Extraordinaire de Chocolat

Few folks have a good understanding of chocolate and the huge world of the “good stuff” beyond Nestles morsels and Baker’s squares.  So I feel strongly compelled to offer some basic facts that I feel everyone who cooks should know.  Believe me, this information will save you a fortune in mistakes down the road, and the knowledge is critical if you intend on making some of the chocolates and candies I will eventually be posting.

When this post disappears from view here, you will be able to find it easily at its own page found in the right-hand column of this blog by the same title.  On such pages I will post information and techniques that are static and used fundamentally in any recipe type.

Onto the chocolate…

Chocolate is made from the cocao bean, that is dried, roasted and ground. The grinding produces cocoa liquor, and from this liquor two distinct items are extracted:

A fat that is called “cocoa butter” and a solid that is called “cocoa mass” and which is refined to make cocoa powder.

 

Depending on what is then added to the cocoa mass, the different varieties of chocolate are produced. Each has a different chemical make-up and the differences between them are not solely in the taste. Be sure, therefore, to use the type of chocolate the recipe calls for, as different varieties will react differently to heat and moisture and other ingredients in the recipe.

 

As a general rule, these definitions will help you understand the differences:

 

Cocoa is chocolate liquor with much of the cocoa butter removed, creating a fine powder. Alkalized cocoa powder (also known as Dutch processed cocoa), has been treated with an alkali during processing to produce a more mellow, less harsh-tasting, but darkly colored cocoa. Depending on how it is produced, it may or may not have other ingredients added, such as sugar, etc.Unsweetened Chocolate is simply the cooled and hardened version of chocolate liquor. It is used primarily as an ingredient in recipes since it is not terribly tasty all by itself.

 

Bitter / Dark / Plain Chocolate is made from the combination of cocoa mass, cocoa butter and sugar. Normally contains approximately 35% cocoa liquor.

 

Semi-sweet Chocolate has approximately 15% chocolate liquor, with extra cocoa butter and sugar added. Sweet cooking chocolate is basically the same with more sugar added for taste.

 

Milk Chocolate is made with cocoa mass, cocoa butter, milk or milk powder and sugar and vanilla added. Normally contains approximately 15 % cocoa liquor.

 

White Chocolate is in reality (and, in many countries, legally) not really chocolate at all, as it contains no cocoa solids, which leaves it the smooth ivory or beige color. White chocolate is primarily cocoa butter, sugar, milk and vanilla.

 

White “chocolate” is the most fragile form of all the chocolates. Pay close attention to it while heating or melting it. It must be achieved slowly or it will burn and seize very easily.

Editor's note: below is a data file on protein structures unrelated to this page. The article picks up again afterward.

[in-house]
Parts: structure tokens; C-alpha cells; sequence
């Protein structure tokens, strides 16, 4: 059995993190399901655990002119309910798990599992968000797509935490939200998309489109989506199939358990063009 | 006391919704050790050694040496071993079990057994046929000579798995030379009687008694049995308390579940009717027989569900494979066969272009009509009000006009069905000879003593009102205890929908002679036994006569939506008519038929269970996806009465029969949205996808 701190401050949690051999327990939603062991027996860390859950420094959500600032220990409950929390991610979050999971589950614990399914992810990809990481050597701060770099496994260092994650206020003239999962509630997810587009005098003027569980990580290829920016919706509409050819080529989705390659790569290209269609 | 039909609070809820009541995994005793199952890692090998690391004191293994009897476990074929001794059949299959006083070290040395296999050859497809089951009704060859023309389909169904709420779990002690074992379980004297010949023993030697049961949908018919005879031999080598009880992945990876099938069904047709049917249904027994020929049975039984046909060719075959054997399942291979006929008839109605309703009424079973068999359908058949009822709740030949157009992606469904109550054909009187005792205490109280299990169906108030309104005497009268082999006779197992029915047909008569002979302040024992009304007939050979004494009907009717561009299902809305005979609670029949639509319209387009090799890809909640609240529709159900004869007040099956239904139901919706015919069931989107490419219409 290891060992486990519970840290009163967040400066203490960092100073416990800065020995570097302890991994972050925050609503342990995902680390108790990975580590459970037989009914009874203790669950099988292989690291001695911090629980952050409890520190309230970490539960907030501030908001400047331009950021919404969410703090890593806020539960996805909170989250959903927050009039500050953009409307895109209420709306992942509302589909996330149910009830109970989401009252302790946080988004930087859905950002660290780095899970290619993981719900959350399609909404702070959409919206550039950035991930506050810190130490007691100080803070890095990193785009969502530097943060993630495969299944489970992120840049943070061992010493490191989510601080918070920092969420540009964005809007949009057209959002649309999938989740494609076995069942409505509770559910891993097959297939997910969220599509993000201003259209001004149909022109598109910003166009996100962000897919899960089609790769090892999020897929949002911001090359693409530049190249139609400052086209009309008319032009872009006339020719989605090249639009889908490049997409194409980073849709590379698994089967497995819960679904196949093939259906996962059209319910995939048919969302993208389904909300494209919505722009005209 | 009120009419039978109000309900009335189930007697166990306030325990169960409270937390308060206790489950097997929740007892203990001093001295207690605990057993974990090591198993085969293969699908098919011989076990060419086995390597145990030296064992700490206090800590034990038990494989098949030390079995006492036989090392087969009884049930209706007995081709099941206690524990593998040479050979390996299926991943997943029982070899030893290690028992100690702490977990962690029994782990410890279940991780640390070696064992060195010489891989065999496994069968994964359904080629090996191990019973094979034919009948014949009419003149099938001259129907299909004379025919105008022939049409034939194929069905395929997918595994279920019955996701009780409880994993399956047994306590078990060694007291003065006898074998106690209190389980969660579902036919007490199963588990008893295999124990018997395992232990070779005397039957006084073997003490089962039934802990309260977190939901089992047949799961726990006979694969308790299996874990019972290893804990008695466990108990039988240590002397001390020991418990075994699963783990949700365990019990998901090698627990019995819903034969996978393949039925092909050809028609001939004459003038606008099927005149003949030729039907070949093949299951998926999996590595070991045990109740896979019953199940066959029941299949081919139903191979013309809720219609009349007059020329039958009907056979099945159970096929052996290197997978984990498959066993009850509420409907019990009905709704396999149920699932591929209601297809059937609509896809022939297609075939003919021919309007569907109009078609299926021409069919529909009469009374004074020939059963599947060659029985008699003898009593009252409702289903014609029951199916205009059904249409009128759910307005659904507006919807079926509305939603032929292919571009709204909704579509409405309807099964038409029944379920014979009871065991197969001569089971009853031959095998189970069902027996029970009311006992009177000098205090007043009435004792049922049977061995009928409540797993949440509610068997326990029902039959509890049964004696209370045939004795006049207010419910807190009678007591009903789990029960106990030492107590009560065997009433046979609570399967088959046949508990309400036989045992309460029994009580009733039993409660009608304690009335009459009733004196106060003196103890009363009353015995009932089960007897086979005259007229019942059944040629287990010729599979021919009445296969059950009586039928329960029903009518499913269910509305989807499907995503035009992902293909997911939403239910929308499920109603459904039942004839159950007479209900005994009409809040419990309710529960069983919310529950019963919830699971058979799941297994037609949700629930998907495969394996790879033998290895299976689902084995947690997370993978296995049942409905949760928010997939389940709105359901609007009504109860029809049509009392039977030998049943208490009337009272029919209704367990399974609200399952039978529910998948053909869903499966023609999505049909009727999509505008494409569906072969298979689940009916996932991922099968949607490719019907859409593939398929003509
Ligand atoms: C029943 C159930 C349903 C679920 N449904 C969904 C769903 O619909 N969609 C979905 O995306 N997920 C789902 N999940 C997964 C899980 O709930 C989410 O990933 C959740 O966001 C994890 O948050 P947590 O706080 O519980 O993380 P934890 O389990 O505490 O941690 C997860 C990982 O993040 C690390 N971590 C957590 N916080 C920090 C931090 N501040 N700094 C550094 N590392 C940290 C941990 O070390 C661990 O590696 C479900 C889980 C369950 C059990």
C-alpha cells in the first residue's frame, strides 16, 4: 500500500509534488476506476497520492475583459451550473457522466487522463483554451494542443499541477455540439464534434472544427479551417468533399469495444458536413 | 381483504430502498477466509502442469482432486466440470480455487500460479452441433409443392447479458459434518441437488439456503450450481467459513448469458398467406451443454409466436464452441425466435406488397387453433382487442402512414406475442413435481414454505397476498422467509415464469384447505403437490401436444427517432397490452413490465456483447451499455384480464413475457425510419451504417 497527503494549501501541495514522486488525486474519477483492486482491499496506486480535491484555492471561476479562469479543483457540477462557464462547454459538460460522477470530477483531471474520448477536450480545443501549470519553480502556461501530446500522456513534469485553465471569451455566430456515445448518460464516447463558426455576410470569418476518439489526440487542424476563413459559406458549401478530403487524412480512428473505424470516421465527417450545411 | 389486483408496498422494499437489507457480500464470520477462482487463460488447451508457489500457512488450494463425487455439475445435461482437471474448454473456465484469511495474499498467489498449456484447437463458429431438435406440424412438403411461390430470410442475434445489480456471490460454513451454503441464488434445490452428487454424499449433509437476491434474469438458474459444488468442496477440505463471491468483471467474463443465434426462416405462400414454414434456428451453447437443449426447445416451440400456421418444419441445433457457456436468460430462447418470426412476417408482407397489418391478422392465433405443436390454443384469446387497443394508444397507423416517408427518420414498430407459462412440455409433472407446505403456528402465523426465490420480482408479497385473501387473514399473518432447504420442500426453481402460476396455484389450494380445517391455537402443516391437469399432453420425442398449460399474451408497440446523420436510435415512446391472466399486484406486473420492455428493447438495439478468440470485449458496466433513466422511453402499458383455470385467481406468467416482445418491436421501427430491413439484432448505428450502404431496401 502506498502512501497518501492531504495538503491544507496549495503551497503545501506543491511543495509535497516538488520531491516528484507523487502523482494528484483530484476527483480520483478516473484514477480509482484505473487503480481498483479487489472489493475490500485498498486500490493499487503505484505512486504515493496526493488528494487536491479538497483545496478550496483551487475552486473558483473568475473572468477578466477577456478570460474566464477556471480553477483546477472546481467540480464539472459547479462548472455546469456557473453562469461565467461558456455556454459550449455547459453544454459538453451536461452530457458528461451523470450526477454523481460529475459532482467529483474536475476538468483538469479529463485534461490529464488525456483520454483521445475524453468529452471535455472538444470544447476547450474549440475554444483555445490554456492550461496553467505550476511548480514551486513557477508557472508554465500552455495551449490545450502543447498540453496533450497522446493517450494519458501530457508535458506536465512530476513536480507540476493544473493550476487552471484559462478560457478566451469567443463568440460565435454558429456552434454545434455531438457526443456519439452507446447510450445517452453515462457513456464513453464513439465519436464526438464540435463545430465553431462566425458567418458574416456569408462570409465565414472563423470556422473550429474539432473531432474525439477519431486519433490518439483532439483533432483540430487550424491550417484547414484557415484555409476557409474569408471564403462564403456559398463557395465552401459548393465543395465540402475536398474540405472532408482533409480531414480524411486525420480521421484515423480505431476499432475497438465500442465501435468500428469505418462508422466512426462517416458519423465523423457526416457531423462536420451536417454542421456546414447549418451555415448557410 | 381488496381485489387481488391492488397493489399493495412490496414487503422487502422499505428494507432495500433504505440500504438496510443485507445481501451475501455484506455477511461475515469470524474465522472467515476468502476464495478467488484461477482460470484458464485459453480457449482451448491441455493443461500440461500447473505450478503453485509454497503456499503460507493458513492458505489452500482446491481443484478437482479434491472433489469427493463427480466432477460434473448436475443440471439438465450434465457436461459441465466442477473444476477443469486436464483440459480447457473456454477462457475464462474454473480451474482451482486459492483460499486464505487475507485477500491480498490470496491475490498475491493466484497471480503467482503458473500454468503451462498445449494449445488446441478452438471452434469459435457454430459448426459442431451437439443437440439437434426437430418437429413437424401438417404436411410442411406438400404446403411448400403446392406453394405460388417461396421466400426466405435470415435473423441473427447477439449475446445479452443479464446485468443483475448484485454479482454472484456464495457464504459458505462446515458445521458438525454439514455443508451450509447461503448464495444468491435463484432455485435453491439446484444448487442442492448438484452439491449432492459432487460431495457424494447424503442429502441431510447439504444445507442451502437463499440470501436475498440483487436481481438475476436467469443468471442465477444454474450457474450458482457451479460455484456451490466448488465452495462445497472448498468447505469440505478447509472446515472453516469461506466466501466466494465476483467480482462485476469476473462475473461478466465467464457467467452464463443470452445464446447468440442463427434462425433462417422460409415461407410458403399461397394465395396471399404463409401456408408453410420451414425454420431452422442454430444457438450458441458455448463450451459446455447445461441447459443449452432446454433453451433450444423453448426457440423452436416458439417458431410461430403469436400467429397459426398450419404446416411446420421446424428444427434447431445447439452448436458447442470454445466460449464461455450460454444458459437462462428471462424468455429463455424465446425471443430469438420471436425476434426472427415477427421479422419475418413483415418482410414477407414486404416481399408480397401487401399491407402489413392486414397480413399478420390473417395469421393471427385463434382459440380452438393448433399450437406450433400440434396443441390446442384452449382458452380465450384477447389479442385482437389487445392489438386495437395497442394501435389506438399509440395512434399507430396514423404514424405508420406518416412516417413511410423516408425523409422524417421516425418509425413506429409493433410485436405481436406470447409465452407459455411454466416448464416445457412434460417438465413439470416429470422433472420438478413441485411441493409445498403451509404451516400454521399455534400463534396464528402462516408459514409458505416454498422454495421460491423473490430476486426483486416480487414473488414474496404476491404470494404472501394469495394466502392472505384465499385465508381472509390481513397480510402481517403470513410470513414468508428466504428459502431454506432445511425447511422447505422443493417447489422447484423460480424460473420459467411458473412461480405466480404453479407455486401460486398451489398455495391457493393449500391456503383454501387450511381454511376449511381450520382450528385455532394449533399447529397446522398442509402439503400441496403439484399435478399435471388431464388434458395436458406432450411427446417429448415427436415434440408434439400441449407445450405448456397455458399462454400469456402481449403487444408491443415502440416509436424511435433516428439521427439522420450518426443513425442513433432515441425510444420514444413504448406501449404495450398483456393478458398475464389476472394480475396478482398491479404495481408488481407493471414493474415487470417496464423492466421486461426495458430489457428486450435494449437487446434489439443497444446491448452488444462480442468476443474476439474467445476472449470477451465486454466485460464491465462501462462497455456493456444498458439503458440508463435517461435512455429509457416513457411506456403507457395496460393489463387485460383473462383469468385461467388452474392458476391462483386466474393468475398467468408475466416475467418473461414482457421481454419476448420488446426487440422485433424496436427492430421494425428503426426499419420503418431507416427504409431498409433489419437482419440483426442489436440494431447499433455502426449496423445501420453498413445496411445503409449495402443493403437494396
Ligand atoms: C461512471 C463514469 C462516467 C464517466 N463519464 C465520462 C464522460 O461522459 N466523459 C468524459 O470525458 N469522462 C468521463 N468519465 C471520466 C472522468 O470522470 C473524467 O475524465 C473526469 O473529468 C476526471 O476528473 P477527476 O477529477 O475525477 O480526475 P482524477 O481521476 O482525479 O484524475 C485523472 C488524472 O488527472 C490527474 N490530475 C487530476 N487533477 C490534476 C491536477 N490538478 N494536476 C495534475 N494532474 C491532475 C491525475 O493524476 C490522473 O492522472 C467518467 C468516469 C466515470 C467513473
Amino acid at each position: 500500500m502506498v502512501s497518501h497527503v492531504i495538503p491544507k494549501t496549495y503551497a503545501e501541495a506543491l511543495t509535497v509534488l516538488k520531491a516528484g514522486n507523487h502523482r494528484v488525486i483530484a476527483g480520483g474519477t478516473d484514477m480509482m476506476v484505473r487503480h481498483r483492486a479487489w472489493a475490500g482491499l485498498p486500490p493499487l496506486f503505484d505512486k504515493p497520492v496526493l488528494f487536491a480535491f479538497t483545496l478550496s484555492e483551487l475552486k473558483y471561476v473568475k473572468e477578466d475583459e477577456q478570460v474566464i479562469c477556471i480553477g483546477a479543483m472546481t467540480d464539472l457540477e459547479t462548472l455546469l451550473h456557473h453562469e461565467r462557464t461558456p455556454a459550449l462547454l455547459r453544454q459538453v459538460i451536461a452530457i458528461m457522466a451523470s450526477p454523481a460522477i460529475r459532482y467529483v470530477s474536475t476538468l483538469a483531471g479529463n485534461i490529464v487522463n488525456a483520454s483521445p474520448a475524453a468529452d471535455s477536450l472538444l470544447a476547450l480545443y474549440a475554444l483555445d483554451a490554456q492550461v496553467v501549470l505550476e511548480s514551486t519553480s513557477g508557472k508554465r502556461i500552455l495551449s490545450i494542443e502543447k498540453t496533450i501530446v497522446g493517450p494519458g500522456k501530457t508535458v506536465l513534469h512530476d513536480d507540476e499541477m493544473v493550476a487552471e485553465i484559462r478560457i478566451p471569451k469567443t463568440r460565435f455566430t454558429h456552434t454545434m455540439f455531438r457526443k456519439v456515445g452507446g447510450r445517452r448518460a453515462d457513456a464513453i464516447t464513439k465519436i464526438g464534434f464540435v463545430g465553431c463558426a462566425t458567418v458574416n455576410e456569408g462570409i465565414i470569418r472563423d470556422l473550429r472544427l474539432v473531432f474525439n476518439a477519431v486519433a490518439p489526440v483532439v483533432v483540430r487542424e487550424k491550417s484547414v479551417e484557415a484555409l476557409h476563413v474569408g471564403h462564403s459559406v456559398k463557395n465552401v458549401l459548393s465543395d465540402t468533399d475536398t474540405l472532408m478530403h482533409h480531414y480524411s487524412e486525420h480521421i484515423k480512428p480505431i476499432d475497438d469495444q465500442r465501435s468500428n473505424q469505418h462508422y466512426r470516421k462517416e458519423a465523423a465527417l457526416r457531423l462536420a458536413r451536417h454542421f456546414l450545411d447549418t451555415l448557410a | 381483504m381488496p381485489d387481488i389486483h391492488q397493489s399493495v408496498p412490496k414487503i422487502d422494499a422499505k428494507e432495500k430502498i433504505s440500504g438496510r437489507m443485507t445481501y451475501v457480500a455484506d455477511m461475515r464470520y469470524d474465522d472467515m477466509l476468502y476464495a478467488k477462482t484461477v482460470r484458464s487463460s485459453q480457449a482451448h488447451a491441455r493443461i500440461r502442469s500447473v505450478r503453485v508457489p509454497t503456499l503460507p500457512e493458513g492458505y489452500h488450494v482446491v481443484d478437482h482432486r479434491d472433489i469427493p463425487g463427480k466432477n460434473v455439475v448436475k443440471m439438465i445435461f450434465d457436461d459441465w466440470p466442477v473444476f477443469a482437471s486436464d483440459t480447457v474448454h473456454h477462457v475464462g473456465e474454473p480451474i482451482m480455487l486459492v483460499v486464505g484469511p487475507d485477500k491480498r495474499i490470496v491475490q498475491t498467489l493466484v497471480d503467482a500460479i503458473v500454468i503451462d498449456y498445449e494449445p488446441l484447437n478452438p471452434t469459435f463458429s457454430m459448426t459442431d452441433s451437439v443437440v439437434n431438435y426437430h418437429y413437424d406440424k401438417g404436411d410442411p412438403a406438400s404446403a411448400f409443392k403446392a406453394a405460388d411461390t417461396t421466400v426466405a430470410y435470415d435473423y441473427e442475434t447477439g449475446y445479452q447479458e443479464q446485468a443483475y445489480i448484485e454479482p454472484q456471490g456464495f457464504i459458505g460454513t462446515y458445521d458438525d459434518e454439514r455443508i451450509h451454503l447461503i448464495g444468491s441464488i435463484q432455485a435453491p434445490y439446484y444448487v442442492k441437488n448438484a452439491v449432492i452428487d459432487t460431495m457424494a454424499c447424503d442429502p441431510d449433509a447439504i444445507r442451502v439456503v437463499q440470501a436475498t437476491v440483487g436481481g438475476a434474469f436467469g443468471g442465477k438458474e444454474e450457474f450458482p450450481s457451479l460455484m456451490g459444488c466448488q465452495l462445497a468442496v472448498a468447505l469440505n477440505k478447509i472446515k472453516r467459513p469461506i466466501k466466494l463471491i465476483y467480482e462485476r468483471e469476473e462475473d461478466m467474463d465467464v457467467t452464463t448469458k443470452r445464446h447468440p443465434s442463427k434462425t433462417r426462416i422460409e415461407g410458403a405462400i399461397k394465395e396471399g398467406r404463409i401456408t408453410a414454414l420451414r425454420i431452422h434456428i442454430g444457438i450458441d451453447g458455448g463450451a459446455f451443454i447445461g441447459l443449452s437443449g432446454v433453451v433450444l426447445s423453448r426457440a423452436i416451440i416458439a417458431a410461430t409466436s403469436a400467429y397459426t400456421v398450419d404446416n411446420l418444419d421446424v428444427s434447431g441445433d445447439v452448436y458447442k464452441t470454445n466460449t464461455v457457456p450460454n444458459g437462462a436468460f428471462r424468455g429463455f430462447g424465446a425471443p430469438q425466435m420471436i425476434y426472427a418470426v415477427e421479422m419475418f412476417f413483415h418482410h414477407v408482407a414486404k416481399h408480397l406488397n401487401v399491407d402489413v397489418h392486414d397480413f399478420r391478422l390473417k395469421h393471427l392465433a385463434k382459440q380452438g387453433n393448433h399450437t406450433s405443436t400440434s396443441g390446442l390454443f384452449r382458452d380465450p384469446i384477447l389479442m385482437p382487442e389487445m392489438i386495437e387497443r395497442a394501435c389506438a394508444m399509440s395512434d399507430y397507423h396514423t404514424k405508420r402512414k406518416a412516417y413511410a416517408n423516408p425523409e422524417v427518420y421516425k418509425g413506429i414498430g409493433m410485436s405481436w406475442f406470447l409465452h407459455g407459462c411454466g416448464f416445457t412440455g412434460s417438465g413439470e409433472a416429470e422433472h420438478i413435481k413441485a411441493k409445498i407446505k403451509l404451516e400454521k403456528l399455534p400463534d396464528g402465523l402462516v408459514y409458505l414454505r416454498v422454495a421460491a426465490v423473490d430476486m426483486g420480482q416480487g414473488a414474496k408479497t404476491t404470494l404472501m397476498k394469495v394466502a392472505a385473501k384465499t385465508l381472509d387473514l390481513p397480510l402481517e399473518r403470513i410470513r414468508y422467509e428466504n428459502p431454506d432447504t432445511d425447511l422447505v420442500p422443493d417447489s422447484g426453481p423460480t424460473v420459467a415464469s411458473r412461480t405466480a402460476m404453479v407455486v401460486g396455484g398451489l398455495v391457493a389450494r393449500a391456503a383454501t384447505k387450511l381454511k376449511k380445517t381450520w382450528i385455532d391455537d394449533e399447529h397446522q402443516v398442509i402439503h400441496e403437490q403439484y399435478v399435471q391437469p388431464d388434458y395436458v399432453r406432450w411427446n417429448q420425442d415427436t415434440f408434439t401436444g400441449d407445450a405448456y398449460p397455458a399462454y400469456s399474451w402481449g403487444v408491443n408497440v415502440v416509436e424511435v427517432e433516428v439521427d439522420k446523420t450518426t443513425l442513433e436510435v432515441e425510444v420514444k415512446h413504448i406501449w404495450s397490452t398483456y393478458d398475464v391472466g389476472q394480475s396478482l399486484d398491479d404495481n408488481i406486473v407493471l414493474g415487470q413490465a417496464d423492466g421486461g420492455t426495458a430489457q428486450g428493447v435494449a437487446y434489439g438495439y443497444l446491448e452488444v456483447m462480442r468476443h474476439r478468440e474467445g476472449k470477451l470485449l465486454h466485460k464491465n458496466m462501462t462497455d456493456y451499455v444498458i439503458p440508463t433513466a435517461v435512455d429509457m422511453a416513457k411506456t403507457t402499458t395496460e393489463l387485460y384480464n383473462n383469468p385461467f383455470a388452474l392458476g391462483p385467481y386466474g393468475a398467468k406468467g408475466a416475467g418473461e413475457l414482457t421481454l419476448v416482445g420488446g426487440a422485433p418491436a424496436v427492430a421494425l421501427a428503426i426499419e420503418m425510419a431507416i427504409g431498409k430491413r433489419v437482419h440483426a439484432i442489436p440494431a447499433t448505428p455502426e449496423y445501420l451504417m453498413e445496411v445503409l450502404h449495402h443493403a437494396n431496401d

Couverture is a special kind of chocolate used by the pros and some of us who have discovered that its wonders far outweigh its price!  A couverture is simply a chocolate with a relatively higher cocoa butter content (a minimum of 32%, often as much as 39%). This high cocoa butter content contributes fluidity, smoothness, strength and ease of handling. In most cases, these chocolates also contain a high cocoa solid content which heightens the flavor.

 

The formula on couverture packaging may look like this: 70/30/38. This means that there is 70% cocoa solids, 30% sugar, and 38% total fat content.

 

70/30/38 describes an extra bitter couverture and indicates 70 percent cocoa
solids and only 30 percent sugar.

 

60/40/38 describes a bitter couverture, which is the most frequently used one (according to E. Guittard  (my personal favorite for years and years).

 

50/50/38 is “semisweet” coverture.

 

36/42/38 is milk chocolate couverture.

 

And now you know the rest of the story. 

 

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~ by eheavenlygads on March 3, 2007.

3 Responses to “Extraordinaire de Chocolat”

  1. Your article has been very helpful; I know what to look for now should I wish to learn more. Also, I’d like to mention that I was a bit sad to see only one chocolate related recipe available in your blog. I do hope you intend to add more sooner than later.

    SpinningSugar: Gray, thank you for your comments. And I certainly will post additional chocolate recipes, perhaps as soon as today. I plead two weeks of vacation for my latency…but I’ve eaten quite well along the way and will offer some new, as well as old favorites post-haste.

  2. You’re welcome. I look forward to the new additions.

    SpinningSugar: Well, Gray, if I haven’t lost you, I’ve finally added one of my favorite cake recipes. Now that I have been on vacation for two weeks, had my mother here visiting for another two weeks and finally found her the perfect Lhasa Apso puppy to love, I can return to blogging. I can’t tell you how much I’ve looked forward to today…

  3. No, you have not lost me. I confess, I’ve had my share of doubts of your return. ^^ Now that we’re both certain of each other, I suppose I might try frying an egg without blackening it.

    SpinningSugar: (Ahem) Your point is well taken, Gray. 😉 And, by the by, they “blacken” eggs all the time down in Cajun Land…

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